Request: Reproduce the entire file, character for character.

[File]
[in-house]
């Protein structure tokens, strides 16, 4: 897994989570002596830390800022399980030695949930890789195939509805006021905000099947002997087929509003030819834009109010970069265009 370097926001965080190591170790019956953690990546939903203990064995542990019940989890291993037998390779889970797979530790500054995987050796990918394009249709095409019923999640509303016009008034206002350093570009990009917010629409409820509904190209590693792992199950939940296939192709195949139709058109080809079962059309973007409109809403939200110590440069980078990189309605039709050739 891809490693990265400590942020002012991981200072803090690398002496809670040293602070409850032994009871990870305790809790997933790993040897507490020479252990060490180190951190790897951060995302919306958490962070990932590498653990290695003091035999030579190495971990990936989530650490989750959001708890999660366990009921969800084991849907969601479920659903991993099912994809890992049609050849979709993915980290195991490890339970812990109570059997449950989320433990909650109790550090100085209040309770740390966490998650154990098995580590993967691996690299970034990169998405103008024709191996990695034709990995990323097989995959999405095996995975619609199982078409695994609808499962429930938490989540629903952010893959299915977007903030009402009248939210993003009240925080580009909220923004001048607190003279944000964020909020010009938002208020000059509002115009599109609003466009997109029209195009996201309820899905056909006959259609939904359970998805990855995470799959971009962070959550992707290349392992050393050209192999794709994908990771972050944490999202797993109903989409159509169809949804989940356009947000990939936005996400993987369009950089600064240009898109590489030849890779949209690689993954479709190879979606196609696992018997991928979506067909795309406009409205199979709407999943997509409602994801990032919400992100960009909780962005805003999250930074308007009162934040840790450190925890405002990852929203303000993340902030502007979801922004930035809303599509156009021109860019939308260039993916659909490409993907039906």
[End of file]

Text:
[in-house]
């Protein structure tokens, strides 16, 4: 897994989570002596830390800022399980030695949930890789195939509805006021905000099947002997087929509003030819834009109010970069265009 370097926001965080190591170790019956953690990546939903203990064995542990019940989890291993037998390779889970797979530790500054995987050796990918394009249709095409019923999640509303016009008034206002350093570009990009917010629409409820509904190209590693792992199950939940296939192709195949139709058109080809079962059309973007409109809403939200110590440069980078990189309605039709050739 891809490693990265400590942020002012991981200072803090690398002496809670040293602070409850032994009871990870305790809790997933790993040897507490020479252990060490180190951190790897951060995302919306958490962070990932590498653990290695003091035999030579190495971990990936989530650490989750959001708890999660366990009921969800084991849907969601479920659903991993099912994809890992049609050849979709993915980290195991490890339970812990109570059997449950989320433990909650109790550090100085209040309770740390966490998650154990098995580590993967691996690299970034990169998405103008024709191996990695034709990995990323097989995959999405095996995975619609199982078409695994609808499962429930938490989540629903952010893959299915977007903030009402009248939210993003009240925080580009909220923004001048607190003279944000964020909020010009938002208020000059509002115009599109609003466009997109029209195009996201309820899905056909006959259609939904359970998805990855995470799959971009962070959550992707290349392992050393050209192999794709994908990771972050944490999202797993109903989409159509169809949804989940356009947000990939936005996400993987369009950089600064240009898109590489030849890779949209690689993954479709190879979606196609696992018997991928979506067909795309406009409205199979709407999943997509409602994801990032919400992100960009909780962005805003999250930074308007009162934040840790450190925890405002990852929203303000993340902030502007979801922004930035809303599509156009021109860019939308260039993916659909490409993907039906």